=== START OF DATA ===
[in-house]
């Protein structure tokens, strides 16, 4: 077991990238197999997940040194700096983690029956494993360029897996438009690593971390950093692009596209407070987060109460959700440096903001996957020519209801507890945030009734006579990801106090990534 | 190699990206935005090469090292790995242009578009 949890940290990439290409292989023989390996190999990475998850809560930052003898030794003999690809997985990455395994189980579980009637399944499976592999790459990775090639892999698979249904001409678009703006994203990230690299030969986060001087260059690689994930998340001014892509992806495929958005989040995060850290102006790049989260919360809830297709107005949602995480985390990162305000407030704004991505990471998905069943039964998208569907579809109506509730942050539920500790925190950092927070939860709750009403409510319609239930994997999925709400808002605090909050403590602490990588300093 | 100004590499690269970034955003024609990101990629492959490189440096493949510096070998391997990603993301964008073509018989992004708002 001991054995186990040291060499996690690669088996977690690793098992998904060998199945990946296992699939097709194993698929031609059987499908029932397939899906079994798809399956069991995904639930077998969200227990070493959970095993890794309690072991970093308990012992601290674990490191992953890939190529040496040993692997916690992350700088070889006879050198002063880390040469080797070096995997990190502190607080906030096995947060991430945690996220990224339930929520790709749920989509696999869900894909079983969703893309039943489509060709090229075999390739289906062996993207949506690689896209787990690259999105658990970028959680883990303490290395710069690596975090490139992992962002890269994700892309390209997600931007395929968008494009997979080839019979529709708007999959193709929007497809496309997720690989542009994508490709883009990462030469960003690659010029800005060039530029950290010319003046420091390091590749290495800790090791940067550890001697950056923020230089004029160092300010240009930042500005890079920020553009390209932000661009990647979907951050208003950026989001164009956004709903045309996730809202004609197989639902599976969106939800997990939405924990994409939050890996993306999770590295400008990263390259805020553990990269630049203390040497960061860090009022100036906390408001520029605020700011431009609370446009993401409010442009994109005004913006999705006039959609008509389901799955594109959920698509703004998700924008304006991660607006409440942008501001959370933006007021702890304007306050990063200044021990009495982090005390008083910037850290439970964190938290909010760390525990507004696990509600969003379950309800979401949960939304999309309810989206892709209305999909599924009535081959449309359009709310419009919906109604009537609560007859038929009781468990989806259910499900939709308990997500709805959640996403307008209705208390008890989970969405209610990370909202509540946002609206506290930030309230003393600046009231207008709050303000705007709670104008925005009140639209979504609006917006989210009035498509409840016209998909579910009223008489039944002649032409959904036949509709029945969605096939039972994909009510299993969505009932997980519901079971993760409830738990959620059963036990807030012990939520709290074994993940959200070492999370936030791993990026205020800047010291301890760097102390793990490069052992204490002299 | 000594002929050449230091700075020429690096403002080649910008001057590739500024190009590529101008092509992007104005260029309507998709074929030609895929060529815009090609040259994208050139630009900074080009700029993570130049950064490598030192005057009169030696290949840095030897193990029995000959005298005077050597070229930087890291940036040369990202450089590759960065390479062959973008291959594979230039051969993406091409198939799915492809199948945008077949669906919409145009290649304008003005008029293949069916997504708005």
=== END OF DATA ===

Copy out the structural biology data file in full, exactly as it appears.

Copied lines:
[in-house]
């Protein structure tokens, strides 16, 4: 077991990238197999997940040194700096983690029956494993360029897996438009690593971390950093692009596209407070987060109460959700440096903001996957020519209801507890945030009734006579990801106090990534 | 190699990206935005090469090292790995242009578009 949890940290990439290409292989023989390996190999990475998850809560930052003898030794003999690809997985990455395994189980579980009637399944499976592999790459990775090639892999698979249904001409678009703006994203990230690299030969986060001087260059690689994930998340001014892509992806495929958005989040995060850290102006790049989260919360809830297709107005949602995480985390990162305000407030704004991505990471998905069943039964998208569907579809109506509730942050539920500790925190950092927070939860709750009403409510319609239930994997999925709400808002605090909050403590602490990588300093 | 100004590499690269970034955003024609990101990629492959490189440096493949510096070998391997990603993301964008073509018989992004708002 001991054995186990040291060499996690690669088996977690690793098992998904060998199945990946296992699939097709194993698929031609059987499908029932397939899906079994798809399956069991995904639930077998969200227990070493959970095993890794309690072991970093308990012992601290674990490191992953890939190529040496040993692997916690992350700088070889006879050198002063880390040469080797070096995997990190502190607080906030096995947060991430945690996220990224339930929520790709749920989509696999869900894909079983969703893309039943489509060709090229075999390739289906062996993207949506690689896209787990690259999105658990970028959680883990303490290395710069690596975090490139992992962002890269994700892309390209997600931007395929968008494009997979080839019979529709708007999959193709929007497809496309997720690989542009994508490709883009990462030469960003690659010029800005060039530029950290010319003046420091390091590749290495800790090791940067550890001697950056923020230089004029160092300010240009930042500005890079920020553009390209932000661009990647979907951050208003950026989001164009956004709903045309996730809202004609197989639902599976969106939800997990939405924990994409939050890996993306999770590295400008990263390259805020553990990269630049203390040497960061860090009022100036906390408001520029605020700011431009609370446009993401409010442009994109005004913006999705006039959609008509389901799955594109959920698509703004998700924008304006991660607006409440942008501001959370933006007021702890304007306050990063200044021990009495982090005390008083910037850290439970964190938290909010760390525990507004696990509600969003379950309800979401949960939304999309309810989206892709209305999909599924009535081959449309359009709310419009919906109604009537609560007859038929009781468990989806259910499900939709308990997500709805959640996403307008209705208390008890989970969405209610990370909202509540946002609206506290930030309230003393600046009231207008709050303000705007709670104008925005009140639209979504609006917006989210009035498509409840016209998909579910009223008489039944002649032409959904036949509709029945969605096939039972994909009510299993969505009932997980519901079971993760409830738990959620059963036990807030012990939520709290074994993940959200070492999370936030791993990026205020800047010291301890760097102390793990490069052992204490002299 | 000594002929050449230091700075020429690096403002080649910008001057590739500024190009590529101008092509992007104005260029309507998709074929030609895929060529815009090609040259994208050139630009900074080009700029993570130049950064490598030192005057009169030696290949840095030897193990029995000959005298005077050597070229930087890291940036040369990202450089590759960065390479062959973008291959594979230039051969993406091409198939799915492809199948945008077949669906919409145009290649304008003005008029293949069916997504708005």